Saturday, February 28, 2009

How Should We Present the Gospel?

by Bruce Mills

Last week when I was teaching my Sunday School class about some of the things included in the previous post on "The Law and the Gospel," one of the ladies there made the observation that "you don't hear any 'fire and brimstone' preaching anymore," and then she followed that statement with the question, "Why do you think that is the case?"

My response was that she is correct, such preaching has fallen into disrepute in our culture. It is considered insensitive and intolerant to confront people with their sin and what God's law has to say about it. And while I do not subscribe to the ranting and raving that characterizes much of what is commonly known as "fire and brimstone" preaching, I do believe that the gospel we present must confront people with the fact that their sin has offended an absolutely holy, just, and righteous God who must punish that sin. And we must call them to turn from their own self-righteousness, repent, and turn in saving faith to Jesus Christ who died as the propitiation for every sin of every person who ever trusts in Him.

How we present that gospel truth will vary from one situation to the next. Sometimes when we present that message, we should do so with passion and fervor. Other times, we should present it with persuasive gentleness. But regardless of the style we use, we cannot and must not water down, diminish the importance, or leave out such critical issues as God's holiness, man's depravity, the seriousness of sin, the necessity for repentance, and the exclusivity of Christ as the only answer.

Sometimes the Holy Spirit draws unbelievers to Christ through a gospel presentation characterized by passionate pleadings such as those of a John Piper. Sometimes He draws unbelievers through the in-depth exegesis of a John MacArthur. And on other occasions, He uses the confrontational style of a "fire and brimstone" preacher. Regardless of the style of the presenter, it is the content of the gospel message which is the crucial issue.

If you want to read more along these lines, click the link to the Pyromaniacs blog in the right column and read Phil Johnson's Friday post titled "James 4:4." Phil is a great writer and he really got my thoughts going on this issue. I hope he gets you thinking also.


Ethan said...
This comment has been removed by the author.
Ethan said...

My father, Jim Beaver, told me about your blog. Just wanted to let you know I appreciate your insight.
I am struggling with presenting the Gospel at work. I would appreciate your prayers. The guy i sit next to claims to be an atheist. i pray for him often but have never verbally presented the Gospel. i assume he knows what we believe and hope my life reflects some of that. i feel like if i come out and just present the Gospel it would be forced. i want it to be presented out of my passion for God and His grace in my life. i also struggle with my testimony as well. i have let a few words slip that i should not have said and have been slack in my work at times. i struggle because i know the beauty of the Gospel and his desperate need for it as well as mine. any prayers or insight would be appreciated. there are also others around me who i pray for that mock religion. i dont confront their mockery or misconceptions of the Bible and our faith. i feel like it would just lead to a pointless argument and i fear my own anger coming up because of my passion for the truth. Basically as you can tell from this i seem to worship fear of man in a way. Anyway, let me know your thoughts. i would appreciate your thoughts on my blog as well Rodents Review and Digital Disciples. God bless.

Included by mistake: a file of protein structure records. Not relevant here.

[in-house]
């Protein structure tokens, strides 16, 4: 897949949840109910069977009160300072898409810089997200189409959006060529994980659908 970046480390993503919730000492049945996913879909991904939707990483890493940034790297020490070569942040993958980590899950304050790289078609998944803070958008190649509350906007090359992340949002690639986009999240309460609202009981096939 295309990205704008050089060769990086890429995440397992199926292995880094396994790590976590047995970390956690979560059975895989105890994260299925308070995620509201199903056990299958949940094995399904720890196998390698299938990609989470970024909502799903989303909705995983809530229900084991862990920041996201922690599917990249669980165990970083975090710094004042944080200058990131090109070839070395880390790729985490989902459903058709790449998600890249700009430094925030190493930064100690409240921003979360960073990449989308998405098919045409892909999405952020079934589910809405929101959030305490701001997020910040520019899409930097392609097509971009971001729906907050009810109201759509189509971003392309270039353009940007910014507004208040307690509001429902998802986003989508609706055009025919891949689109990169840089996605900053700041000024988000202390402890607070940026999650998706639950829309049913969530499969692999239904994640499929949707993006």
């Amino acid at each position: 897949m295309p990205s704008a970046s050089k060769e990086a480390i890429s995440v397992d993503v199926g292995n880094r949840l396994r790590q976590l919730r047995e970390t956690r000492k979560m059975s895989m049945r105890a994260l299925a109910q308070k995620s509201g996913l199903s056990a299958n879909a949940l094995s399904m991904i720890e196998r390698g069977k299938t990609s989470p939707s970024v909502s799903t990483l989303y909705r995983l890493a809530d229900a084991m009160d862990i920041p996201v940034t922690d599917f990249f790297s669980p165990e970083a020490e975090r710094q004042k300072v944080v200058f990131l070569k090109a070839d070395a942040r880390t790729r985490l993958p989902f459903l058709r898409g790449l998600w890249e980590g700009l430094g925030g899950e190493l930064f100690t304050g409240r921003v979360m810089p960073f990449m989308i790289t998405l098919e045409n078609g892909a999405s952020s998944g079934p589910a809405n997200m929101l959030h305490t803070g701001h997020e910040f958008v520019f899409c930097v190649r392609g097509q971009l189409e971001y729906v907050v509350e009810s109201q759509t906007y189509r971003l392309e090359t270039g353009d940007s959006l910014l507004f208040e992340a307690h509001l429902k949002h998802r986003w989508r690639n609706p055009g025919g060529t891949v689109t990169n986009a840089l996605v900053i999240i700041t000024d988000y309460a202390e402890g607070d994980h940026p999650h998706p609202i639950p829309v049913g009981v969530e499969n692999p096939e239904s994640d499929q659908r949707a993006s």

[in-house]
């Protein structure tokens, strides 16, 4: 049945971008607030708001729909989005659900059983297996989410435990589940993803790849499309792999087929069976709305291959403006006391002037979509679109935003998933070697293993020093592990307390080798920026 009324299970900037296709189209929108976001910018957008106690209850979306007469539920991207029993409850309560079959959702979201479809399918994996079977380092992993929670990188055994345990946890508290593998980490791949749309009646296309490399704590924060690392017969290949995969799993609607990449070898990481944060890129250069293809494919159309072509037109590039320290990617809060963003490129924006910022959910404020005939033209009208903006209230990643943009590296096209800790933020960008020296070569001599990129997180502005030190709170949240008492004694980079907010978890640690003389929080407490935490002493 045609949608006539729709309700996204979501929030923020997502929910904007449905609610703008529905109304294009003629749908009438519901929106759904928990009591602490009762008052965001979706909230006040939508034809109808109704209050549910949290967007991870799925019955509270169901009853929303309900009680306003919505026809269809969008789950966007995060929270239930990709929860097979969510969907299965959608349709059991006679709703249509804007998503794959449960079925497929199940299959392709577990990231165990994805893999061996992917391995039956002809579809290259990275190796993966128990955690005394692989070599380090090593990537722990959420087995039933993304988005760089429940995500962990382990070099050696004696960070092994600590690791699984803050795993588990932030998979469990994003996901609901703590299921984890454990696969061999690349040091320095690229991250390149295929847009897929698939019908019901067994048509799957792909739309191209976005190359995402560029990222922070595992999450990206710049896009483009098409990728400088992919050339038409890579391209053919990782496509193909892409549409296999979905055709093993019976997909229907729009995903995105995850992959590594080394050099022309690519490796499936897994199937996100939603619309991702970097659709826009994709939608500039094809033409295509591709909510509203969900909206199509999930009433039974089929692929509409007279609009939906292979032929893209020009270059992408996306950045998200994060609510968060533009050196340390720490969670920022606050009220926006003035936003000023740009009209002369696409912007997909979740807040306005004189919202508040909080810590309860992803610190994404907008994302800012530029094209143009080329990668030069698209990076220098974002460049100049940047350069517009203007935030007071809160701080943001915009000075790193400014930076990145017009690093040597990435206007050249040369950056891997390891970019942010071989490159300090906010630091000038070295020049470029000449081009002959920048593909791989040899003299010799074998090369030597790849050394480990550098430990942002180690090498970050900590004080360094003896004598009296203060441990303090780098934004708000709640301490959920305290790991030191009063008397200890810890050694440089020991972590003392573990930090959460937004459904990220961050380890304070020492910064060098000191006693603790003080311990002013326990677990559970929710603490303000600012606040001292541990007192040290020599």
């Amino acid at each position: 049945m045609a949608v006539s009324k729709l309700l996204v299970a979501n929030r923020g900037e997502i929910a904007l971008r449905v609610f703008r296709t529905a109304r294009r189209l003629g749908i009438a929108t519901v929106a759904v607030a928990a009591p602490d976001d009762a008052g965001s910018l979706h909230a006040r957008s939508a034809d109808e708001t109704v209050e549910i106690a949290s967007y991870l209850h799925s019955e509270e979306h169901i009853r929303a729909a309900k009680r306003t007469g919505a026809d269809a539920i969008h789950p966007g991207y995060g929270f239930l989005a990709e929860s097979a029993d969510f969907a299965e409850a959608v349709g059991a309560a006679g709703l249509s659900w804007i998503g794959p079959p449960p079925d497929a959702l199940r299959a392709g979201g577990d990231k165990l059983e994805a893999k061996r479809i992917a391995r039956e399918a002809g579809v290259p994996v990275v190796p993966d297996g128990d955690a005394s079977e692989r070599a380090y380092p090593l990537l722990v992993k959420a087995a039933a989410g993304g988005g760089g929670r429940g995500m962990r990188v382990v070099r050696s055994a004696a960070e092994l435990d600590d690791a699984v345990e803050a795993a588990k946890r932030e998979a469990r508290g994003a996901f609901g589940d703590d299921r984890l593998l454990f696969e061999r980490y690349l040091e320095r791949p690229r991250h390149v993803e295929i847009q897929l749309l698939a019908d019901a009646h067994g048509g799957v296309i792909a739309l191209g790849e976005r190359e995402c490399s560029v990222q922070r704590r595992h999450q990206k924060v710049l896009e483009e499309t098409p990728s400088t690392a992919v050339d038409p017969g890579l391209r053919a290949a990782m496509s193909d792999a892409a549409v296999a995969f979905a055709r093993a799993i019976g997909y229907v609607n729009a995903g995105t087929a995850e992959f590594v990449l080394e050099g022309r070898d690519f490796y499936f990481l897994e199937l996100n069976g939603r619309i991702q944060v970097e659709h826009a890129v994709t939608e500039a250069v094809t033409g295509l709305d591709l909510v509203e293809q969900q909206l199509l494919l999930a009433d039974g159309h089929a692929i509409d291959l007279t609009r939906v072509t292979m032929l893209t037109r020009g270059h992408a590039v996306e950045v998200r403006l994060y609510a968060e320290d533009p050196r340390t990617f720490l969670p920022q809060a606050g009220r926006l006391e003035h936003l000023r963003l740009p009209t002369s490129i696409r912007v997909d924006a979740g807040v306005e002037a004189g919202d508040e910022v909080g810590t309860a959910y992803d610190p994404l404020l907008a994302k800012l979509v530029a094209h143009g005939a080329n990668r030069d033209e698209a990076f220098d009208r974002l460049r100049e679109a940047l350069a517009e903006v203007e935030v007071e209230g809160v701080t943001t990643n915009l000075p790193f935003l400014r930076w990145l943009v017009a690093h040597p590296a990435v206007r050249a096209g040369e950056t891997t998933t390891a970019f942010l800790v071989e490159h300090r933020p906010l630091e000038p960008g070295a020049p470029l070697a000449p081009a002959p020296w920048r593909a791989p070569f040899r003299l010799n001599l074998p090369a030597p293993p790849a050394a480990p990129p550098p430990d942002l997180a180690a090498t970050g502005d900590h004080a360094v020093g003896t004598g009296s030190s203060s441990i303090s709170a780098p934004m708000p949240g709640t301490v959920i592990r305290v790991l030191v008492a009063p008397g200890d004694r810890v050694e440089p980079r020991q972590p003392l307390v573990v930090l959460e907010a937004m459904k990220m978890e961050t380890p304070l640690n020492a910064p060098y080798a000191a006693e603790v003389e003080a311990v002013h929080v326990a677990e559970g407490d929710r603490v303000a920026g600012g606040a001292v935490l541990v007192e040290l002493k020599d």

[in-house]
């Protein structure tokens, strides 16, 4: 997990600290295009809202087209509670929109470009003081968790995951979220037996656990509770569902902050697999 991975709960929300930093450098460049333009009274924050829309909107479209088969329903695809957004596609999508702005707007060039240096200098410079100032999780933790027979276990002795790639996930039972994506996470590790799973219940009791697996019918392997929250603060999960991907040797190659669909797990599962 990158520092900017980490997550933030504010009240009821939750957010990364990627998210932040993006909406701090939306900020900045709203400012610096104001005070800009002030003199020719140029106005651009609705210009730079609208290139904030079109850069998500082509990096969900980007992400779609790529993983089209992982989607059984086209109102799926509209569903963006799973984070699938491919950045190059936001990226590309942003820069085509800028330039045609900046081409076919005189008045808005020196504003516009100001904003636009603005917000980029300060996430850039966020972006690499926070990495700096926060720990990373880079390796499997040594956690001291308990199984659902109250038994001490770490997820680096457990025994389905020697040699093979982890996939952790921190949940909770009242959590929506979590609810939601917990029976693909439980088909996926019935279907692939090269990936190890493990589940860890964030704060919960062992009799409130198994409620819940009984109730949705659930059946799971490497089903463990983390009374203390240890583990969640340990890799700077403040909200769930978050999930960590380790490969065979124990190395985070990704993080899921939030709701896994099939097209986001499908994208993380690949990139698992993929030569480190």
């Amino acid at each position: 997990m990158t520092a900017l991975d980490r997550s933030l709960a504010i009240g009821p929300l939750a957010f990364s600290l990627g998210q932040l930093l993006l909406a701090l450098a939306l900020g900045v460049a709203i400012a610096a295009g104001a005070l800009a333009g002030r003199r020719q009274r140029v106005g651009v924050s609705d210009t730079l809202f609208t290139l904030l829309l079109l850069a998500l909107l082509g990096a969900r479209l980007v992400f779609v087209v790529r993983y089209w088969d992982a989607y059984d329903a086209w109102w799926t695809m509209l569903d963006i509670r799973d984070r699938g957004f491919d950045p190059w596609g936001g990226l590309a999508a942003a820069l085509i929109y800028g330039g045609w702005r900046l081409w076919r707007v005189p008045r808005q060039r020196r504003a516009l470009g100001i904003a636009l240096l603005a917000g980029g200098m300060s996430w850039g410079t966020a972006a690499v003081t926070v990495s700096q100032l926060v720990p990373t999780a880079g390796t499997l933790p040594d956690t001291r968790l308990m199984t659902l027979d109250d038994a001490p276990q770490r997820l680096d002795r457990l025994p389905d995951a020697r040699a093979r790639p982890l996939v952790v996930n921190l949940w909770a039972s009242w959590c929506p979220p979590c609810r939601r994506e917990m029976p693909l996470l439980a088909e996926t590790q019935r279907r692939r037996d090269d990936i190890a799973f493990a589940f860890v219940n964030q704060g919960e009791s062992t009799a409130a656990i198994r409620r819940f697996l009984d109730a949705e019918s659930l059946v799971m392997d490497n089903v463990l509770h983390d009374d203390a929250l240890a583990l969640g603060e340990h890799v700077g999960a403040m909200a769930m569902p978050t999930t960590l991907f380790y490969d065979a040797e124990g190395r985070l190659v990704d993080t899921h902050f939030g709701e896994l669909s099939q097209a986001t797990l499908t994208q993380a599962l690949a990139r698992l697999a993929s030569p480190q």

Bruce Mills said...

Ethan, thank you for your comments. You obviously have a heart for the Lord and to honor Him, even though like all believers, you struggle in your walk with Christ.

I think you have diagnosed your problem with witnessing as well as anyone could--your fear of man is greater than your fear of God. We all struggle with that, myself included. But the more you immerse yourself in the Word and seek to walk in obedience to it, the more you will find yourself sharing the gospel within the context of everyday life. But make sure that your Christian walk is worthy of your calling in Christ (Ephesians 4:1). That way no one will be able to throw any criticism back in your face for how you have lived in front of them.

Many of those who reject the gospel will always seek to find some aspect of your life that they can criticize as an excuse for their rejection. If their criticism is valid, then confess that sin and remove it from your life. If it is invalid, then ignore it and just continue to be faithful to the Lord.

Also, if those who mock religion know you are a Christian and still do it, they are probably looking for a reaction from you. Don't give them the pleasure of seeing you respond negatively. But if they don't know you are a Christian and they mock religion, you have a wonderful opportunity to open a door to a potential witness to them by asking them why they believe the way they do. I guarantee you that they don't have a sound, rational reason for their beliefs. In many cases they simply don't want to confront their sin, because if a person admits that he is a sinner and admits that there is a God, then he knows he is accountable to Him, and unbelievers don't want to be accountable to anyone.

Hope this is helpful to you, and thanks for reading and commenting!